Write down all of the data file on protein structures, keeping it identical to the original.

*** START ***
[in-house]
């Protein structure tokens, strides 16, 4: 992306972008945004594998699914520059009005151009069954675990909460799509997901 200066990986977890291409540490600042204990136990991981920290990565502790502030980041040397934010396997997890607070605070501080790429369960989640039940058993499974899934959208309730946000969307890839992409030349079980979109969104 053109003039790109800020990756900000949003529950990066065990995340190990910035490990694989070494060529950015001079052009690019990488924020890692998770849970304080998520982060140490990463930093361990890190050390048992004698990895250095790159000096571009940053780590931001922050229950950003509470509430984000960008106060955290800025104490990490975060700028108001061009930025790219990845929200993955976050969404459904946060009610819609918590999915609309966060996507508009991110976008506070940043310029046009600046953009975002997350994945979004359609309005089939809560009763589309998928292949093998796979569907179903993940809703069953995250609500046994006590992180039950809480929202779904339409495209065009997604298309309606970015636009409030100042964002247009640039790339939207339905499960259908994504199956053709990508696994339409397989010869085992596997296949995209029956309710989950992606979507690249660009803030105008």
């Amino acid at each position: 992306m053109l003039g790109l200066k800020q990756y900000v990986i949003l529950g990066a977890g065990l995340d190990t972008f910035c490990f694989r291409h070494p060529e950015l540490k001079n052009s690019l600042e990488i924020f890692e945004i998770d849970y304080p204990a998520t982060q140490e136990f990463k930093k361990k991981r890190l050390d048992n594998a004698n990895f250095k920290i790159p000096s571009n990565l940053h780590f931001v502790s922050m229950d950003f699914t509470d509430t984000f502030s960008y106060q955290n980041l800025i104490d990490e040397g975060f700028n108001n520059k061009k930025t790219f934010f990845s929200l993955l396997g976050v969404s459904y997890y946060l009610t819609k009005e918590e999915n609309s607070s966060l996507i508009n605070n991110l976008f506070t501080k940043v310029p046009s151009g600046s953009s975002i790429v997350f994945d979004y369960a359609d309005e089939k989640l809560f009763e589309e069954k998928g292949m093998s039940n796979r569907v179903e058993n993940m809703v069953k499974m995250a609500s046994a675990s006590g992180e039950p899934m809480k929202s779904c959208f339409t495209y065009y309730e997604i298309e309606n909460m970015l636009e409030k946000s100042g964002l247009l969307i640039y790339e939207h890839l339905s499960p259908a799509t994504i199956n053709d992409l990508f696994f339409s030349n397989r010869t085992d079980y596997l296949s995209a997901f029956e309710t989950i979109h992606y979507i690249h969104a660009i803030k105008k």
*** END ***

[in-house]
């Protein structure tokens, strides 16, 4: 992306972008945004594998699914520059009005151009069954675990909460799509997901 200066990986977890291409540490600042204990136990991981920290990565502790502030980041040397934010396997997890607070605070501080790429369960989640039940058993499974899934959208309730946000969307890839992409030349079980979109969104 053109003039790109800020990756900000949003529950990066065990995340190990910035490990694989070494060529950015001079052009690019990488924020890692998770849970304080998520982060140490990463930093361990890190050390048992004698990895250095790159000096571009940053780590931001922050229950950003509470509430984000960008106060955290800025104490990490975060700028108001061009930025790219990845929200993955976050969404459904946060009610819609918590999915609309966060996507508009991110976008506070940043310029046009600046953009975002997350994945979004359609309005089939809560009763589309998928292949093998796979569907179903993940809703069953995250609500046994006590992180039950809480929202779904339409495209065009997604298309309606970015636009409030100042964002247009640039790339939207339905499960259908994504199956053709990508696994339409397989010869085992596997296949995209029956309710989950992606979507690249660009803030105008």
């Amino acid at each position: 992306m053109l003039g790109l200066k800020q990756y900000v990986i949003l529950g990066a977890g065990l995340d190990t972008f910035c490990f694989r291409h070494p060529e950015l540490k001079n052009s690019l600042e990488i924020f890692e945004i998770d849970y304080p204990a998520t982060q140490e136990f990463k930093k361990k991981r890190l050390d048992n594998a004698n990895f250095k920290i790159p000096s571009n990565l940053h780590f931001v502790s922050m229950d950003f699914t509470d509430t984000f502030s960008y106060q955290n980041l800025i104490d990490e040397g975060f700028n108001n520059k061009k930025t790219f934010f990845s929200l993955l396997g976050v969404s459904y997890y946060l009610t819609k009005e918590e999915n609309s607070s966060l996507i508009n605070n991110l976008f506070t501080k940043v310029p046009s151009g600046s953009s975002i790429v997350f994945d979004y369960a359609d309005e089939k989640l809560f009763e589309e069954k998928g292949m093998s039940n796979r569907v179903e058993n993940m809703v069953k499974m995250a609500s046994a675990s006590g992180e039950p899934m809480k929202s779904c959208f339409t495209y065009y309730e997604i298309e309606n909460m970015l636009e409030k946000s100042g964002l247009l969307i640039y790339e939207h890839l339905s499960p259908a799509t994504i199956n053709d992409l990508f696994f339409s030349n397989r010869t085992d079980y596997l296949s995209a997901f029956e309710t989950i979109h992606y979507i690249h969104a660009i803030k105008k």